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HMRC internal manual

VAT Input Tax

Specific issues: farmhouses

We accept that farmhouses are an integral part of the farm business itself. Farmers need to be available at all times to attend to livestock and safeguard farm buildings or equipment.

The farmhouse also provides domestic accommodation for the farmer and his family. Therefore, there is a need to apportion between business and private use. Claims for input tax in respect of farm properties have generated the greatest number of appeals in respect of domestic accommodation.

A popular method of apportioning the business/private use of the general repair and maintenance of farm houses has been to apply a ratio based on the area used for business purposes as a percentage of the area of the whole property. These calculations tend to produce a relatively low level of recovery of input tax of less than 50%.

There have been a number of tribunal decisions relating to input tax claimed on the costs of the general repair and maintenance of farmhouses. See ACS Eccles and Co, WJ & L Greig & Son and W Cupit & Sons at VIT64150. You will note that tribunals have consistently rejected the area measurement approach to apportionment. Instead they have applied a more subjective test, assessing the “dominant purpose” for why the expenditure was incurred. In the light of these decisions and in cases where:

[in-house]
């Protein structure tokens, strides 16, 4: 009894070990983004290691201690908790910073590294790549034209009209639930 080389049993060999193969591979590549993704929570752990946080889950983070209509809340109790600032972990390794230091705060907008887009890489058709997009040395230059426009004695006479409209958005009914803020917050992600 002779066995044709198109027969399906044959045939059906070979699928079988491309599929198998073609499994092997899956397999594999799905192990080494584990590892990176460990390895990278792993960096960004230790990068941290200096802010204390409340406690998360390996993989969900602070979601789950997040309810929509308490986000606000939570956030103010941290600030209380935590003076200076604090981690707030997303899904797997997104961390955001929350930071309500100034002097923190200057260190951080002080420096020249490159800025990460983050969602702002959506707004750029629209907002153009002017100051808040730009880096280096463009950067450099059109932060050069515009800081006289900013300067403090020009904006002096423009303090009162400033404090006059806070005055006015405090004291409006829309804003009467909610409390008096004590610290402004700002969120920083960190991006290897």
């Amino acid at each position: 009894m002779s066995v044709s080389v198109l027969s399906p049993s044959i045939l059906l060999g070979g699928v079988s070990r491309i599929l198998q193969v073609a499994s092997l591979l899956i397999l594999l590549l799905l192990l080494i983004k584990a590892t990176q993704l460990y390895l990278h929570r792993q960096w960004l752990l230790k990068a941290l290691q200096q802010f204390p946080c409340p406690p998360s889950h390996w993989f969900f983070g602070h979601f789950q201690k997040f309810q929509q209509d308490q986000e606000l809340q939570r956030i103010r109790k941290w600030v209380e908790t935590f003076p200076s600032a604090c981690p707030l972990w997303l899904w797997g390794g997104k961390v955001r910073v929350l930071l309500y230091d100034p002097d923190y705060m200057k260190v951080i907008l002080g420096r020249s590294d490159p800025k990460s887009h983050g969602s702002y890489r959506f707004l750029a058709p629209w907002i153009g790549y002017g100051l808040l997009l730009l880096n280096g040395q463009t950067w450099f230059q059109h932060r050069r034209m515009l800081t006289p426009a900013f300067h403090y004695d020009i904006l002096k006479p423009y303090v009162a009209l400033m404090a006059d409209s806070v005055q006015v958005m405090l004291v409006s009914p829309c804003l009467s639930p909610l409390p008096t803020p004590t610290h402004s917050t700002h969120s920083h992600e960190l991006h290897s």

• the building is a typical working farmhouse;
  • the business is a full time farming activity; and
  • the work done is in the nature of repair and maintenance of the farmhouse

normally the business should treat 70% of the VAT incurred on the work done as input tax. The National Farmers Union has been advised of this policy.

In all other cases, such as where:

  • farming is only a part-time activity and the farmhouse is primarily the family home; or
  • the work done is an extension or alteration of the farmhouse

HMRC will think about each case on its merits. The normal tests of business purpose at VIT10200 should be used. In particular the test on nexus derived from the “Rosner” case (Rosner (FW) (t/a London School of International Business)) should be applied. See VIT61360. It is unlikely in these circumstances that the business proportion will exceed 40%.

If the occupants are employees other than directors or connected persons, the guidance at VIT41700 should be followed.